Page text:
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H/2/ Promoted Plasma Polymerization of Saturated Fluorocarbons

IP.com Disclosure Number: IPCOM000086527D
Original Publication Date: 1976-Sep-01
Included in the Prior Art Database: 2005-Mar-03
Document File: 1 page(s) / 11K

Publishing Venue

IBM

Related People

Coburn, JW: AUTHOR [+2]

Abstract

The formation of thin continuous films by plasma polymerization is a well-established technique. Fluorocarbon films, formed by this method, have potential applications as dielectrics and as passivating layers. In most cases these fluorocarbon films have been formed using tetrafluoroethylene (C(2)F(4)) as a monomer gas. Other unsaturated fluorocarbons such as octafluorocyclobutane and perfluoro-2-butene have been used occasionally. When tetrafluoromethane (CF(4)) is used as a monomer gas, no polymerization occurs and, in fact, etching of some materials takes place (plasma etching). A similar effect has been observed for hexafluoroethane (C(2)F(6)).

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H/2/ Promoted Plasma Polymerization of Saturated Fluorocarbons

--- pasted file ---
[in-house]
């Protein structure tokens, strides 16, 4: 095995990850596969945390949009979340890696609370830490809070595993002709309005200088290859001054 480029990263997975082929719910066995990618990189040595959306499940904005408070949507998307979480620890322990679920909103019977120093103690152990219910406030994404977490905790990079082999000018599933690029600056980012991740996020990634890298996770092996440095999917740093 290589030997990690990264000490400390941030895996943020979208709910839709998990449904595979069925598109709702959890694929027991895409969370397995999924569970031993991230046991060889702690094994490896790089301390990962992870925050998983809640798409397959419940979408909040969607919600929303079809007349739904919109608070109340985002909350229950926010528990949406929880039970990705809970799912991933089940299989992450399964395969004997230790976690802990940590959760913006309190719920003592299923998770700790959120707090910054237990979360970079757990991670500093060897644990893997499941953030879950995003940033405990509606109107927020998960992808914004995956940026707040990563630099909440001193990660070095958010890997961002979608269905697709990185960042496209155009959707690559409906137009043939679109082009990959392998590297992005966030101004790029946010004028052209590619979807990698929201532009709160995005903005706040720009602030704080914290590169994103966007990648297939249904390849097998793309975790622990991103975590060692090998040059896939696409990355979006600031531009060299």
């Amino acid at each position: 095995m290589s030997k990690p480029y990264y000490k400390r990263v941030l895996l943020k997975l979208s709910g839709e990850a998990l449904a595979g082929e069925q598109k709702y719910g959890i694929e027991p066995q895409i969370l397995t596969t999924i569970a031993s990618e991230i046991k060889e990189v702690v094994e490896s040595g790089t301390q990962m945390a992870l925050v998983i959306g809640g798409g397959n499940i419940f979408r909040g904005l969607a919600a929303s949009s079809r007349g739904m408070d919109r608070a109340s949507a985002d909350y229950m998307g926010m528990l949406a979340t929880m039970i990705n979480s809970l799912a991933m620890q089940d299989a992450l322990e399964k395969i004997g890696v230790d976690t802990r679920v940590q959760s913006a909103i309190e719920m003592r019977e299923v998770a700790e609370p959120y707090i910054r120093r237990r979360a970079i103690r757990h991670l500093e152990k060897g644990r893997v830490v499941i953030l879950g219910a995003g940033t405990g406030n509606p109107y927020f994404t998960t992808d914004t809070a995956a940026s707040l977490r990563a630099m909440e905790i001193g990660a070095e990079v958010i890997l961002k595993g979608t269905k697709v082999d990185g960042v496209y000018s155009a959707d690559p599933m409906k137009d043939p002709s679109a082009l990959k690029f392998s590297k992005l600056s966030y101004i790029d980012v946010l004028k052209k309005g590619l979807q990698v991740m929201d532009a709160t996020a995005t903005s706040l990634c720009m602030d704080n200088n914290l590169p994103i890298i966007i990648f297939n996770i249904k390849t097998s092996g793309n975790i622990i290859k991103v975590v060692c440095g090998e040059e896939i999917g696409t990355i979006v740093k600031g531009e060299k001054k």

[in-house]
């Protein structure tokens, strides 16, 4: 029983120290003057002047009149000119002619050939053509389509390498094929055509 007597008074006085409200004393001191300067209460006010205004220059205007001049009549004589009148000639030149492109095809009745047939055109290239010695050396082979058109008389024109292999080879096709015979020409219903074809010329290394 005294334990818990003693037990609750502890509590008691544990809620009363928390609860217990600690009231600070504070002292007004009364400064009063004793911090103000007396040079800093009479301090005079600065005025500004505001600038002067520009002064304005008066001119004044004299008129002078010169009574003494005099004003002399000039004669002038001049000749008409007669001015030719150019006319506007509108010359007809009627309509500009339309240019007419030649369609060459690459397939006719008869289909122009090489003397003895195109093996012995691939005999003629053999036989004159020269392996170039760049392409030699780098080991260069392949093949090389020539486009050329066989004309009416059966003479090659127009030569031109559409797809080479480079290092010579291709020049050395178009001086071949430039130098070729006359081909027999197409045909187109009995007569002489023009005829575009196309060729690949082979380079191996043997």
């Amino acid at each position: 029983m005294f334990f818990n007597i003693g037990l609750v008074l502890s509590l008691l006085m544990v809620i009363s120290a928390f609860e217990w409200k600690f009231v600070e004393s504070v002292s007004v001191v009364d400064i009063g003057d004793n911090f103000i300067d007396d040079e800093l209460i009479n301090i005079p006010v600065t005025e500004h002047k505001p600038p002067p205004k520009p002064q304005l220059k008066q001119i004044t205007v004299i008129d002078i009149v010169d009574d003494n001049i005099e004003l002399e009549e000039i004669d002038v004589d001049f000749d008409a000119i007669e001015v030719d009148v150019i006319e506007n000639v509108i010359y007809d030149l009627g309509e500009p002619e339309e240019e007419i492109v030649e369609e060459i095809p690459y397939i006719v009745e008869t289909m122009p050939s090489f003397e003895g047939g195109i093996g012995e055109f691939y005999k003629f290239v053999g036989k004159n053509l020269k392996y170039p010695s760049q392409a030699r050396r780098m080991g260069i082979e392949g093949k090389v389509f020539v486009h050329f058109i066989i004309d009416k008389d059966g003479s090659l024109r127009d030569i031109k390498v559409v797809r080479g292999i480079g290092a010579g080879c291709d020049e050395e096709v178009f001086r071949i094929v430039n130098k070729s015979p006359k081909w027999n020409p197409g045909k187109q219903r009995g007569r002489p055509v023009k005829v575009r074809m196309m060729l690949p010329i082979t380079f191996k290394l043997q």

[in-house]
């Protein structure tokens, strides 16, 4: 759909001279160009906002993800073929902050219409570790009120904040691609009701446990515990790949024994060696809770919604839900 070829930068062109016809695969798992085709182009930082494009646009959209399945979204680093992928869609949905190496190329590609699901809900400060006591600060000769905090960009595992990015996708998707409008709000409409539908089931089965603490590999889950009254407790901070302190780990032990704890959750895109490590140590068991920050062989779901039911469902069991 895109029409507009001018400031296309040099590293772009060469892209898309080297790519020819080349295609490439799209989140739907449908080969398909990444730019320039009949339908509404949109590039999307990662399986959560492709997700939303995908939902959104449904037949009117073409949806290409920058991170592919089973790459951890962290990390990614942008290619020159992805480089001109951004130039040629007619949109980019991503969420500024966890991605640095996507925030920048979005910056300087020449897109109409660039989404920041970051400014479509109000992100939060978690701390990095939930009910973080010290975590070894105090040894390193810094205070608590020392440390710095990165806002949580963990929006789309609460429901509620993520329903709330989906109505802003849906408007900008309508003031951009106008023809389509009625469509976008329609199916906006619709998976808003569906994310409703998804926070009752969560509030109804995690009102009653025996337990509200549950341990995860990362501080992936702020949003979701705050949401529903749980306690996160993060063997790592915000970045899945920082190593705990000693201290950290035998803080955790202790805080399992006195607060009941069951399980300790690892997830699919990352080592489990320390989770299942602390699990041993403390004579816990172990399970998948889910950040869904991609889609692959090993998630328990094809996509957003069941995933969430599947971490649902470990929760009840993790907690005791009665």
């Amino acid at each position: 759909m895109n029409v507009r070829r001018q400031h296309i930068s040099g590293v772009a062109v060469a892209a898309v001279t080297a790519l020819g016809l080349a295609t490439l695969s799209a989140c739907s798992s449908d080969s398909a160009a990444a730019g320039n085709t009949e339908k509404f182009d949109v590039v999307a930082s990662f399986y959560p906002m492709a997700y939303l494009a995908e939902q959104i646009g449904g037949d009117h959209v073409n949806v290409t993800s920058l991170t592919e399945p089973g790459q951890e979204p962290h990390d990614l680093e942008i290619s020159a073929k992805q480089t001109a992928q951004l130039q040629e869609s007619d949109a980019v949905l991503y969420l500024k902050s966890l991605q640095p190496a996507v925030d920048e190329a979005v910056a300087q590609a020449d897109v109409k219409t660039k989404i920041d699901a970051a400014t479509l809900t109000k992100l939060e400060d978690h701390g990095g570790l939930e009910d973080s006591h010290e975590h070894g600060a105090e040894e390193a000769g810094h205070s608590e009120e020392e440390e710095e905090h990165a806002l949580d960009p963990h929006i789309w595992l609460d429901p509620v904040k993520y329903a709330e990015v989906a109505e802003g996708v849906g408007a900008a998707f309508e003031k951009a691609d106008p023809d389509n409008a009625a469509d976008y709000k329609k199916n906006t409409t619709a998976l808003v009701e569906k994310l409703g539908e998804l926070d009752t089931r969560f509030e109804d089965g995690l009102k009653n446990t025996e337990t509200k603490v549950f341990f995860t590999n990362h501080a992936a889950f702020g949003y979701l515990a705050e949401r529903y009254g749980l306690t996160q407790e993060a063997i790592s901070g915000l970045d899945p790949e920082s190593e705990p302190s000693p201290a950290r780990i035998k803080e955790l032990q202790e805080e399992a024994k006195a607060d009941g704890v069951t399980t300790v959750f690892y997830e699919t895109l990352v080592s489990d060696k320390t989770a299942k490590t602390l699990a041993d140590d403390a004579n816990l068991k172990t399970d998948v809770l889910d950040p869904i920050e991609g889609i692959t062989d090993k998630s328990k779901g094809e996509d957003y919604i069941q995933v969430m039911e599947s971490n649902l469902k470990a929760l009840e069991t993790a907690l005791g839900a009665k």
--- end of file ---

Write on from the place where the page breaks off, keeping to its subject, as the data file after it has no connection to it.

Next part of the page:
The formation of thin continuous films by plasma polymerization is a well- established technique. Fluorocarbon films, formed by this method, have potential applications as dielectrics and as passivating layers. In most cases these fluorocarbon films have been formed using tetrafluoroethylene (C(2)F(4)) as a monomer gas. Other unsaturated fluorocarbons such as octafluorocyclobutane and perfluoro-2-butene have been used occasionally. When tetrafluoromethane (CF(4)) is used as a monomer gas, no polymerization occurs and, in fact, etching of some materials takes place (plasma etching). A similar effect has been observed for hexafluoroethane (C(2)F(6)).

We have now found that when H(2) is added to either CF(4) or C(2)F(6) in a glow discharge, the etching behavior stops and polymerization does take place at rates compatible with many thin-film deposition requirements. The effect of the H(2) is to combine with fluorine to form the very stable HF molecule which is not expected to be involved in the polymerization process. The net result of this reaction of hydrogen with fluorine is to increase the degree of unsaturation of the remaining fluorocarbon. It is suspected that unsaturation is necessary for the plasma polymerization process to occur.

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